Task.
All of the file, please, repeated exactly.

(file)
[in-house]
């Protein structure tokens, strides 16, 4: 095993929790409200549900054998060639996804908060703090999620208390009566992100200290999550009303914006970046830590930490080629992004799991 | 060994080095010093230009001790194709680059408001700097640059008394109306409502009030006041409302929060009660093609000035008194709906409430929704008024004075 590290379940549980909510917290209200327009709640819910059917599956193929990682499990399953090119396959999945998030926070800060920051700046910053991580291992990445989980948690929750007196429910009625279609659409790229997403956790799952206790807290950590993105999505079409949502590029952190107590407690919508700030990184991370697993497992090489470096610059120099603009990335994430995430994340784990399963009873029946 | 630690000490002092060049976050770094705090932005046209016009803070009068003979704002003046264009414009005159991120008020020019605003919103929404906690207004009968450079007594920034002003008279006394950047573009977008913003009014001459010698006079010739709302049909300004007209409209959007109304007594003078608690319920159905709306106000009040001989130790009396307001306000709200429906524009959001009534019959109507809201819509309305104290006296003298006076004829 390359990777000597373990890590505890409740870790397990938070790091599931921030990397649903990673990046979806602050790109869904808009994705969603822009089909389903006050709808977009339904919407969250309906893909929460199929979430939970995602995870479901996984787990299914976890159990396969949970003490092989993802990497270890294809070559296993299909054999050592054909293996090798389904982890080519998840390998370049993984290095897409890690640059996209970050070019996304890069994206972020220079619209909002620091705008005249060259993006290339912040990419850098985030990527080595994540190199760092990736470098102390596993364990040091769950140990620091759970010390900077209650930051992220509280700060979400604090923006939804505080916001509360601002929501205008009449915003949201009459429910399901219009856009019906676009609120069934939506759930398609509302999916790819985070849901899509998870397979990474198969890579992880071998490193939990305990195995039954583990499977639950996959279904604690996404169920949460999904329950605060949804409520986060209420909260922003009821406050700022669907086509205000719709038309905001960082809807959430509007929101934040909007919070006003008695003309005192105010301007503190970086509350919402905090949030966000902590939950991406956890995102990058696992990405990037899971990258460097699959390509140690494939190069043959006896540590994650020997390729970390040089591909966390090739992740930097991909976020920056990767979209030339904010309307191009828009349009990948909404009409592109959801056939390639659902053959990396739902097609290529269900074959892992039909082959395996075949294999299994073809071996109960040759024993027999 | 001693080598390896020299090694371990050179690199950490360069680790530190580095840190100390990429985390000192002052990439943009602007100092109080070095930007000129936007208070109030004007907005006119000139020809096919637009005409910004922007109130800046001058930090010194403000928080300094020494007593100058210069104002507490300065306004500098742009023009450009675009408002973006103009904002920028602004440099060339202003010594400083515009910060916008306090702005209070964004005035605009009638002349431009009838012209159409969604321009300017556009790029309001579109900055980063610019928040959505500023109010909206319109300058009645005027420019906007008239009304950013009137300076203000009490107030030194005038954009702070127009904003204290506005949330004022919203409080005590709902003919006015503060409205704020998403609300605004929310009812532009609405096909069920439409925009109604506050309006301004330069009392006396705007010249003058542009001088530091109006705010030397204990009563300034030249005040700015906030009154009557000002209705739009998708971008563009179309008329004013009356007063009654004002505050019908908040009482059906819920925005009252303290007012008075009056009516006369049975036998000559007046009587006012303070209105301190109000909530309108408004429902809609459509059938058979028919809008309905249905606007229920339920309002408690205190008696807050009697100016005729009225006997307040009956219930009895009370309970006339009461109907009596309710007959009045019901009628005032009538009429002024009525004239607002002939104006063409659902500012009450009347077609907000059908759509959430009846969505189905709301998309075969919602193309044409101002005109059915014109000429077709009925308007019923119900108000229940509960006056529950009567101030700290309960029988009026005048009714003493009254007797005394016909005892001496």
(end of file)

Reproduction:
[in-house]
């Protein structure tokens, strides 16, 4: 095993929790409200549900054998060639996804908060703090999620208390009566992100200290999550009303914006970046830590930490080629992004799991 | 060994080095010093230009001790194709680059408001700097640059008394109306409502009030006041409302929060009660093609000035008194709906409430929704008024004075 590290379940549980909510917290209200327009709640819910059917599956193929990682499990399953090119396959999945998030926070800060920051700046910053991580291992990445989980948690929750007196429910009625279609659409790229997403956790799952206790807290950590993105999505079409949502590029952190107590407690919508700030990184991370697993497992090489470096610059120099603009990335994430995430994340784990399963009873029946 | 630690000490002092060049976050770094705090932005046209016009803070009068003979704002003046264009414009005159991120008020020019605003919103929404906690207004009968450079007594920034002003008279006394950047573009977008913003009014001459010698006079010739709302049909300004007209409209959007109304007594003078608690319920159905709306106000009040001989130790009396307001306000709200429906524009959001009534019959109507809201819509309305104290006296003298006076004829 390359990777000597373990890590505890409740870790397990938070790091599931921030990397649903990673990046979806602050790109869904808009994705969603822009089909389903006050709808977009339904919407969250309906893909929460199929979430939970995602995870479901996984787990299914976890159990396969949970003490092989993802990497270890294809070559296993299909054999050592054909293996090798389904982890080519998840390998370049993984290095897409890690640059996209970050070019996304890069994206972020220079619209909002620091705008005249060259993006290339912040990419850098985030990527080595994540190199760092990736470098102390596993364990040091769950140990620091759970010390900077209650930051992220509280700060979400604090923006939804505080916001509360601002929501205008009449915003949201009459429910399901219009856009019906676009609120069934939506759930398609509302999916790819985070849901899509998870397979990474198969890579992880071998490193939990305990195995039954583990499977639950996959279904604690996404169920949460999904329950605060949804409520986060209420909260922003009821406050700022669907086509205000719709038309905001960082809807959430509007929101934040909007919070006003008695003309005192105010301007503190970086509350919402905090949030966000902590939950991406956890995102990058696992990405990037899971990258460097699959390509140690494939190069043959006896540590994650020997390729970390040089591909966390090739992740930097991909976020920056990767979209030339904010309307191009828009349009990948909404009409592109959801056939390639659902053959990396739902097609290529269900074959892992039909082959395996075949294999299994073809071996109960040759024993027999 | 001693080598390896020299090694371990050179690199950490360069680790530190580095840190100390990429985390000192002052990439943009602007100092109080070095930007000129936007208070109030004007907005006119000139020809096919637009005409910004922007109130800046001058930090010194403000928080300094020494007593100058210069104002507490300065306004500098742009023009450009675009408002973006103009904002920028602004440099060339202003010594400083515009910060916008306090702005209070964004005035605009009638002349431009009838012209159409969604321009300017556009790029309001579109900055980063610019928040959505500023109010909206319109300058009645005027420019906007008239009304950013009137300076203000009490107030030194005038954009702070127009904003204290506005949330004022919203409080005590709902003919006015503060409205704020998403609300605004929310009812532009609405096909069920439409925009109604506050309006301004330069009392006396705007010249003058542009001088530091109006705010030397204990009563300034030249005040700015906030009154009557000002209705739009998708971008563009179309008329004013009356007063009654004002505050019908908040009482059906819920925005009252303290007012008075009056009516006369049975036998000559007046009587006012303070209105301190109000909530309108408004429902809609459509059938058979028919809008309905249905606007229920339920309002408690205190008696807050009697100016005729009225006997307040009956219930009895009370309970006339009461109907009596309710007959009045019901009628005032009538009429002024009525004239607002002939104006063409659902500012009450009347077609907000059908759509959430009846969505189905709301998309075969919602193309044409101002005109059915014109000429077709009925308007019923119900108000229940509960006056529950009567101030700290309960029988009026005048009714003493009254007797005394016909005892001496």